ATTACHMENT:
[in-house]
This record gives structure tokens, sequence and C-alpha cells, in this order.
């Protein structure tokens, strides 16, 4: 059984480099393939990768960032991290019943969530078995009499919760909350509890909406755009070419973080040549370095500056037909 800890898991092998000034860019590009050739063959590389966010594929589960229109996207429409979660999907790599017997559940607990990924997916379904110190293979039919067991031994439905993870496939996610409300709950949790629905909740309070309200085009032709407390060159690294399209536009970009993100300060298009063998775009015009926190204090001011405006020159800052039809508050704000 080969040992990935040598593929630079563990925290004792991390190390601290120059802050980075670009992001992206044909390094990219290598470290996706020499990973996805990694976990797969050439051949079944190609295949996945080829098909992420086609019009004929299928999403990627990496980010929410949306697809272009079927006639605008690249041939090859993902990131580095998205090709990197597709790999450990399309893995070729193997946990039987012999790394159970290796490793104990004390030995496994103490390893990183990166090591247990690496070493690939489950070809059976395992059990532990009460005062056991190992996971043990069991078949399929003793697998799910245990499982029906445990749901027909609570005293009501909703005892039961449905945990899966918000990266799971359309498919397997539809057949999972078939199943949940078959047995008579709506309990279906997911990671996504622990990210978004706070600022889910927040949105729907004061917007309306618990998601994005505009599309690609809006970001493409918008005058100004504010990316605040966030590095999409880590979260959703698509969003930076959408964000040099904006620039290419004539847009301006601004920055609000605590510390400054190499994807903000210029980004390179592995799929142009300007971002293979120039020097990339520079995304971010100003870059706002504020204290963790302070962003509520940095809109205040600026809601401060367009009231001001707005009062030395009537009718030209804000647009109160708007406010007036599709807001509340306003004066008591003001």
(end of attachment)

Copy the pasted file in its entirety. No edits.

[in-house]
This record gives structure tokens, sequence and C-alpha cells, in this order.
């Protein structure tokens, strides 16, 4: 059984480099393939990768960032991290019943969530078995009499919760909350509890909406755009070419973080040549370095500056037909 800890898991092998000034860019590009050739063959590389966010594929589960229109996207429409979660999907790599017997559940607990990924997916379904110190293979039919067991031994439905993870496939996610409300709950949790629905909740309070309200085009032709407390060159690294399209536009970009993100300060298009063998775009015009926190204090001011405006020159800052039809508050704000 080969040992990935040598593929630079563990925290004792991390190390601290120059802050980075670009992001992206044909390094990219290598470290996706020499990973996805990694976990797969050439051949079944190609295949996945080829098909992420086609019009004929299928999403990627990496980010929410949306697809272009079927006639605008690249041939090859993902990131580095998205090709990197597709790999450990399309893995070729193997946990039987012999790394159970290796490793104990004390030995496994103490390893990183990166090591247990690496070493690939489950070809059976395992059990532990009460005062056991190992996971043990069991078949399929003793697998799910245990499982029906445990749901027909609570005293009501909703005892039961449905945990899966918000990266799971359309498919397997539809057949999972078939199943949940078959047995008579709506309990279906997911990671996504622990990210978004706070600022889910927040949105729907004061917007309306618990998601994005505009599309690609809006970001493409918008005058100004504010990316605040966030590095999409880590979260959703698509969003930076959408964000040099904006620039290419004539847009301006601004920055609000605590510390400054190499994807903000210029980004390179592995799929142009300007971002293979120039020097990339520079995304971010100003870059706002504020204290963790302070962003509520940095809109205040600026809601401060367009009231001001707005009062030395009537009718030209804000647009109160708007406010007036599709807001509340306003004066008591003001």